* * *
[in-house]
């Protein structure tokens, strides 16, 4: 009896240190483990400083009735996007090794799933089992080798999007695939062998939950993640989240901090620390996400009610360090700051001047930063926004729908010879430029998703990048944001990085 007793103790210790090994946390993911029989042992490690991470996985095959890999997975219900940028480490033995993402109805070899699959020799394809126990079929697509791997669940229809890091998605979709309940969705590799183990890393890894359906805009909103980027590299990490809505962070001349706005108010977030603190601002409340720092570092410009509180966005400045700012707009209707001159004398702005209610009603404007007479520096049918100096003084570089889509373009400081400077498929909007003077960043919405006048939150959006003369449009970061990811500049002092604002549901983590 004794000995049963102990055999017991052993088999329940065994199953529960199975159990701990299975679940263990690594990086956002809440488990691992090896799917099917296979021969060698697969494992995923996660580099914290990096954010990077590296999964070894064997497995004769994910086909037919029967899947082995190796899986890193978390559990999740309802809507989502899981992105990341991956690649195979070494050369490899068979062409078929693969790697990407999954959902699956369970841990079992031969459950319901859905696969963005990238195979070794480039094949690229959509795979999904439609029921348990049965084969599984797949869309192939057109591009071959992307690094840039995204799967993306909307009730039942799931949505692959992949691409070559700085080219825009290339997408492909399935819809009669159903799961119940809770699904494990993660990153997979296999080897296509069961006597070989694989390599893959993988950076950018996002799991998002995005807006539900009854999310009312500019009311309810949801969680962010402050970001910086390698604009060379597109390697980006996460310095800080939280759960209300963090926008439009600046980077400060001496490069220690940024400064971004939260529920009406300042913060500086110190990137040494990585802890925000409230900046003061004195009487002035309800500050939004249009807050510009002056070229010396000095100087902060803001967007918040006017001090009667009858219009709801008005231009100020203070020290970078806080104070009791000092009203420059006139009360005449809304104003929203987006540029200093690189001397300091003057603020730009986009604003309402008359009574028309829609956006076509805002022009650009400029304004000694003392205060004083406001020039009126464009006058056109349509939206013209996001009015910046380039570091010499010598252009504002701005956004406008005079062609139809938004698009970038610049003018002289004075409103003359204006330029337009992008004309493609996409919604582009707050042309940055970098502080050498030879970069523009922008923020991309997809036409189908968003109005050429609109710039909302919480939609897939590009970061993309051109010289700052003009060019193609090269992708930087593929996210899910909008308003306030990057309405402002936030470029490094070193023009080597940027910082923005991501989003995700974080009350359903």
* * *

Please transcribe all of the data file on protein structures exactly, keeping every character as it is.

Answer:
[in-house]
């Protein structure tokens, strides 16, 4: 009896240190483990400083009735996007090794799933089992080798999007695939062998939950993640989240901090620390996400009610360090700051001047930063926004729908010879430029998703990048944001990085 007793103790210790090994946390993911029989042992490690991470996985095959890999997975219900940028480490033995993402109805070899699959020799394809126990079929697509791997669940229809890091998605979709309940969705590799183990890393890894359906805009909103980027590299990490809505962070001349706005108010977030603190601002409340720092570092410009509180966005400045700012707009209707001159004398702005209610009603404007007479520096049918100096003084570089889509373009400081400077498929909007003077960043919405006048939150959006003369449009970061990811500049002092604002549901983590 004794000995049963102990055999017991052993088999329940065994199953529960199975159990701990299975679940263990690594990086956002809440488990691992090896799917099917296979021969060698697969494992995923996660580099914290990096954010990077590296999964070894064997497995004769994910086909037919029967899947082995190796899986890193978390559990999740309802809507989502899981992105990341991956690649195979070494050369490899068979062409078929693969790697990407999954959902699956369970841990079992031969459950319901859905696969963005990238195979070794480039094949690229959509795979999904439609029921348990049965084969599984797949869309192939057109591009071959992307690094840039995204799967993306909307009730039942799931949505692959992949691409070559700085080219825009290339997408492909399935819809009669159903799961119940809770699904494990993660990153997979296999080897296509069961006597070989694989390599893959993988950076950018996002799991998002995005807006539900009854999310009312500019009311309810949801969680962010402050970001910086390698604009060379597109390697980006996460310095800080939280759960209300963090926008439009600046980077400060001496490069220690940024400064971004939260529920009406300042913060500086110190990137040494990585802890925000409230900046003061004195009487002035309800500050939004249009807050510009002056070229010396000095100087902060803001967007918040006017001090009667009858219009709801008005231009100020203070020290970078806080104070009791000092009203420059006139009360005449809304104003929203987006540029200093690189001397300091003057603020730009986009604003309402008359009574028309829609956006076509805002022009650009400029304004000694003392205060004083406001020039009126464009006058056109349509939206013209996001009015910046380039570091010499010598252009504002701005956004406008005079062609139809938004698009970038610049003018002289004075409103003359204006330029337009992008004309493609996409919604582009707050042309940055970098502080050498030879970069523009922008923020991309997809036409189908968003109005050429609109710039909302919480939609897939590009970061993309051109010289700052003009060019193609090269992708930087593929996210899910909008308003306030990057309405402002936030470029490094070193023009080597940027910082923005991501989003995700974080009350359903």